Coincidentally while I was winging my way to Japan a few days ago, fellow lean blogger Mark Graban wrote an interesting piece on technology and poka yoke in the context of aircraft.
This reminded me of something I read on the way home. USA Today (via a WSJ Blog) reported that the recent airliner crash in Spain was caused by the pilots forgetting to set the flaps properly for takeoff. This was human error. But…. the technology failed them. The warning system (a "poka yoke" of sorts) failed to sound an alarm before takeoff, leading to the crash. The USA Today reports that this same error (forgetting to set the flaps) has occurred 50 times in the US recently… but the warning system worked.
Of course that made me feel good, being on a lot of planes and such this week. While on approach into Narita I came across another example where a good poka yoke is needed: tower communication. The geek in me likes to listen to the pilot/tower communication on channel 9 on United, and this time I almost wish I hadn't listened in. The tower guys were providing landing instructions in English, but with suvch a heavy Japanese accent that I had a very hard time understanding them. I thought this probably wasn't that big of a deal since the pilots and tower guys were probably used to communicating this way, used a relatively small number of phrases, and knew the routes and landing patterns.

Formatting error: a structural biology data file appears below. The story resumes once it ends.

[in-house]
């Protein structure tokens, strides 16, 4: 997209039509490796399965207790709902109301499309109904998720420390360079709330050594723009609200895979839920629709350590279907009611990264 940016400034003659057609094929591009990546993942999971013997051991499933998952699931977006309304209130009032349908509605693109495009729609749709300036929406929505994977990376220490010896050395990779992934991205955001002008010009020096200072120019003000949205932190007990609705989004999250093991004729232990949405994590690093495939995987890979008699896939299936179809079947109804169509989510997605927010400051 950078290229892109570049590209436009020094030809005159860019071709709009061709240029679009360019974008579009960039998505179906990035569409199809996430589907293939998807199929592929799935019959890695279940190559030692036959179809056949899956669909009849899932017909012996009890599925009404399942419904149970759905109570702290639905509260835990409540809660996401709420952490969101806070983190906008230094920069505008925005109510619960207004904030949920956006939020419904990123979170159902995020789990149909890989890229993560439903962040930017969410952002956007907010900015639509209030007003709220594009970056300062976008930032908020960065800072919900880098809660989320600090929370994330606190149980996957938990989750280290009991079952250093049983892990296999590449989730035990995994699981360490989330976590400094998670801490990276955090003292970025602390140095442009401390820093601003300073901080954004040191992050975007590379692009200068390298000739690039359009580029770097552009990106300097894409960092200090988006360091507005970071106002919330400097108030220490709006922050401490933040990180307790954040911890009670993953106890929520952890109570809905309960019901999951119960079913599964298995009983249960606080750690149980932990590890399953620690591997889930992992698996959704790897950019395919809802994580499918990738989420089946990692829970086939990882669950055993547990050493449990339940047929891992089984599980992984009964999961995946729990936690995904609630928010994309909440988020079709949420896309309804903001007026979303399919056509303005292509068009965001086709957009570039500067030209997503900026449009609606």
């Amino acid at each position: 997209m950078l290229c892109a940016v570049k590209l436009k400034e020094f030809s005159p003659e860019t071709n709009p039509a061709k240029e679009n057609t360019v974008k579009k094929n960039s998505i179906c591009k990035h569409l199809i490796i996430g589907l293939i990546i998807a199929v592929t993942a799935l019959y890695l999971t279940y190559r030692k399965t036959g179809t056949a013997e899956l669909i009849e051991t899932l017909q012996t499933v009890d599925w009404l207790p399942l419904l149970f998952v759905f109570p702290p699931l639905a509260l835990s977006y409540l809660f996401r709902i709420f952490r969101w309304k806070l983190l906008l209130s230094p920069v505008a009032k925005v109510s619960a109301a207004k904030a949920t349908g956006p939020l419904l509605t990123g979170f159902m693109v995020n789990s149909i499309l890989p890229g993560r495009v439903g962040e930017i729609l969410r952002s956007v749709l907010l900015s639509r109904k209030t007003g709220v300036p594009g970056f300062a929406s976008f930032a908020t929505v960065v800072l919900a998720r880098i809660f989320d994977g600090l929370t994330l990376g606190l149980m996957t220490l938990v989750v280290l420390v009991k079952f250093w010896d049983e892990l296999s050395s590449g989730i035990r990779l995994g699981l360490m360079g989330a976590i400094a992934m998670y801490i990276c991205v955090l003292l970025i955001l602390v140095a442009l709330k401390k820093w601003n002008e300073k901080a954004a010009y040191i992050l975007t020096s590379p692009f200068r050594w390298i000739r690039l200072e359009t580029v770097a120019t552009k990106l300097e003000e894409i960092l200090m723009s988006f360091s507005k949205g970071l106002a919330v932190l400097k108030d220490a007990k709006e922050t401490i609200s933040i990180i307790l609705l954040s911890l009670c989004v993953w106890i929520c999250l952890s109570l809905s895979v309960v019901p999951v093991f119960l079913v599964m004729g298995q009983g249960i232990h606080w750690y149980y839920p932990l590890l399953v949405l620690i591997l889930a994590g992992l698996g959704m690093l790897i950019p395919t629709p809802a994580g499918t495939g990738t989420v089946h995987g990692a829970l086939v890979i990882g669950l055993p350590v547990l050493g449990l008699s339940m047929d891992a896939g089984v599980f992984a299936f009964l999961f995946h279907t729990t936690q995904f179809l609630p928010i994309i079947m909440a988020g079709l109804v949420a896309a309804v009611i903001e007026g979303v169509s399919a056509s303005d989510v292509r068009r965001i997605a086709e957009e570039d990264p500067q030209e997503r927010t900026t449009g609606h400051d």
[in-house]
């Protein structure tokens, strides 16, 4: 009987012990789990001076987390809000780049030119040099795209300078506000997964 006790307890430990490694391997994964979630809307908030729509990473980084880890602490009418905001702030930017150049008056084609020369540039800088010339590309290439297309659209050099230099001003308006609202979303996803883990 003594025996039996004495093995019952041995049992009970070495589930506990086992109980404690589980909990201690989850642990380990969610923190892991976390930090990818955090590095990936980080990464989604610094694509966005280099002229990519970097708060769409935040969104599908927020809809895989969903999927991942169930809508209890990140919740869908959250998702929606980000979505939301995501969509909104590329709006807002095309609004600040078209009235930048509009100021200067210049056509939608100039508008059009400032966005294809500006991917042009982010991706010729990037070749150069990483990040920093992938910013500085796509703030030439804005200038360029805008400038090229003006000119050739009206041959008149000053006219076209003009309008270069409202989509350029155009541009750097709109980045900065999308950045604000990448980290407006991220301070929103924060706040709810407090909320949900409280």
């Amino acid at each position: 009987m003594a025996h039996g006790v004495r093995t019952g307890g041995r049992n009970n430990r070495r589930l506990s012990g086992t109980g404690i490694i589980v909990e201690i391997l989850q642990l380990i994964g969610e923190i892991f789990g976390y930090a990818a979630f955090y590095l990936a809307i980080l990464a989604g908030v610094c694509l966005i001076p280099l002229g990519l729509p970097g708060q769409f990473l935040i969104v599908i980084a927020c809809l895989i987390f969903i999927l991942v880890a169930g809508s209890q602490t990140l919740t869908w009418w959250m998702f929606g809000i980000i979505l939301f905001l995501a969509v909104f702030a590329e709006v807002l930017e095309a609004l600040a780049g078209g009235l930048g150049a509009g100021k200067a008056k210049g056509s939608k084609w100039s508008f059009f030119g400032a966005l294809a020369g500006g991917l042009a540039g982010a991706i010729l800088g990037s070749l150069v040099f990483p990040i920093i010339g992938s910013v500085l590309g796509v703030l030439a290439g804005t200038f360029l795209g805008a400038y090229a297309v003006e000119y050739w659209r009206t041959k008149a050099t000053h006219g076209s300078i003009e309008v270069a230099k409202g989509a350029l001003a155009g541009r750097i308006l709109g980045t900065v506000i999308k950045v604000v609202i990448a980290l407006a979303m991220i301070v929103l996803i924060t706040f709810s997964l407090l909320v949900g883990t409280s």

Until I heard a Northwest pilot nearby have to ask the tower controller to repeat his instructions three times before it was understood. And a minute later hearing an Aeromexico pilot trying to communicate in heavily Spanish-accented English with the heavily Japanese-accented English tower controller.
There's got to be a better, safer way. If cops can communicate to squad cars using electronic messages to onboard laptops, you'd think high tech aircraft could too. Generally I'm not a big fan of software and technology, and prefer simple simplicity, but this is probably a situation where a white board may not cut it. Or garbled verbal communication for that matter.